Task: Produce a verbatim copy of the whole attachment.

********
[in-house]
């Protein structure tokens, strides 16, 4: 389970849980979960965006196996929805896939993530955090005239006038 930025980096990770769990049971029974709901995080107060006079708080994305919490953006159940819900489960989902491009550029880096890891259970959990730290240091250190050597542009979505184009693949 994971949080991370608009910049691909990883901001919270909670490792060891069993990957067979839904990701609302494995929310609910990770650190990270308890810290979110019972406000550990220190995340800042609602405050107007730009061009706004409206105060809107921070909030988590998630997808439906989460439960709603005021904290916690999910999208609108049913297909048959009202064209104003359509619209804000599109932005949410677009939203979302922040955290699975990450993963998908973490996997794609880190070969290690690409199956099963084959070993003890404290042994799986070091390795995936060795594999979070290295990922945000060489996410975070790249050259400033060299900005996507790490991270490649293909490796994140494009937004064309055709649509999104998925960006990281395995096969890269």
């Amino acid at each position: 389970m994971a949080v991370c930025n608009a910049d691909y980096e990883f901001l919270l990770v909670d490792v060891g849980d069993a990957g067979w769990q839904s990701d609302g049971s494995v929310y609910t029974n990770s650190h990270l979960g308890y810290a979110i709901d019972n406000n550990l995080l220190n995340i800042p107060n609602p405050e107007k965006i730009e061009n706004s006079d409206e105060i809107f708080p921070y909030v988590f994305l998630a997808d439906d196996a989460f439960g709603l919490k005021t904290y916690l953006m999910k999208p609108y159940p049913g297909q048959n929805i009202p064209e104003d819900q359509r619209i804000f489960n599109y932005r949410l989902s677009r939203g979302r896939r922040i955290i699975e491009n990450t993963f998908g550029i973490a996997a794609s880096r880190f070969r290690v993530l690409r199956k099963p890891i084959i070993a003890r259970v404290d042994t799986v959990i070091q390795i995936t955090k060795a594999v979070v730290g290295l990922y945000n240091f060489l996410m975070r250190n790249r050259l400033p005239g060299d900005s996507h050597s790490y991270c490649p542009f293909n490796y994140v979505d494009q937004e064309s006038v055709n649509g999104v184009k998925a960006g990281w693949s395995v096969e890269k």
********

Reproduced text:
[in-house]
């Protein structure tokens, strides 16, 4: 389970849980979960965006196996929805896939993530955090005239006038 930025980096990770769990049971029974709901995080107060006079708080994305919490953006159940819900489960989902491009550029880096890891259970959990730290240091250190050597542009979505184009693949 994971949080991370608009910049691909990883901001919270909670490792060891069993990957067979839904990701609302494995929310609910990770650190990270308890810290979110019972406000550990220190995340800042609602405050107007730009061009706004409206105060809107921070909030988590998630997808439906989460439960709603005021904290916690999910999208609108049913297909048959009202064209104003359509619209804000599109932005949410677009939203979302922040955290699975990450993963998908973490996997794609880190070969290690690409199956099963084959070993003890404290042994799986070091390795995936060795594999979070290295990922945000060489996410975070790249050259400033060299900005996507790490991270490649293909490796994140494009937004064309055709649509999104998925960006990281395995096969890269």
């Amino acid at each position: 389970m994971a949080v991370c930025n608009a910049d691909y980096e990883f901001l919270l990770v909670d490792v060891g849980d069993a990957g067979w769990q839904s990701d609302g049971s494995v929310y609910t029974n990770s650190h990270l979960g308890y810290a979110i709901d019972n406000n550990l995080l220190n995340i800042p107060n609602p405050e107007k965006i730009e061009n706004s006079d409206e105060i809107f708080p921070y909030v988590f994305l998630a997808d439906d196996a989460f439960g709603l919490k005021t904290y916690l953006m999910k999208p609108y159940p049913g297909q048959n929805i009202p064209e104003d819900q359509r619209i804000f489960n599109y932005r949410l989902s677009r939203g979302r896939r922040i955290i699975e491009n990450t993963f998908g550029i973490a996997a794609s880096r880190f070969r290690v993530l690409r199956k099963p890891i084959i070993a003890r259970v404290d042994t799986v959990i070091q390795i995936t955090k060795a594999v979070v730290g290295l990922y945000n240091f060489l996410m975070r250190n790249r050259l400033p005239g060299d900005s996507h050597s790490y991270c490649p542009f293909n490796y994140v979505d494009q937004e064309s006038v055709n649509g999104v184009k998925a960006g990281w693949s395995v096969e890269k």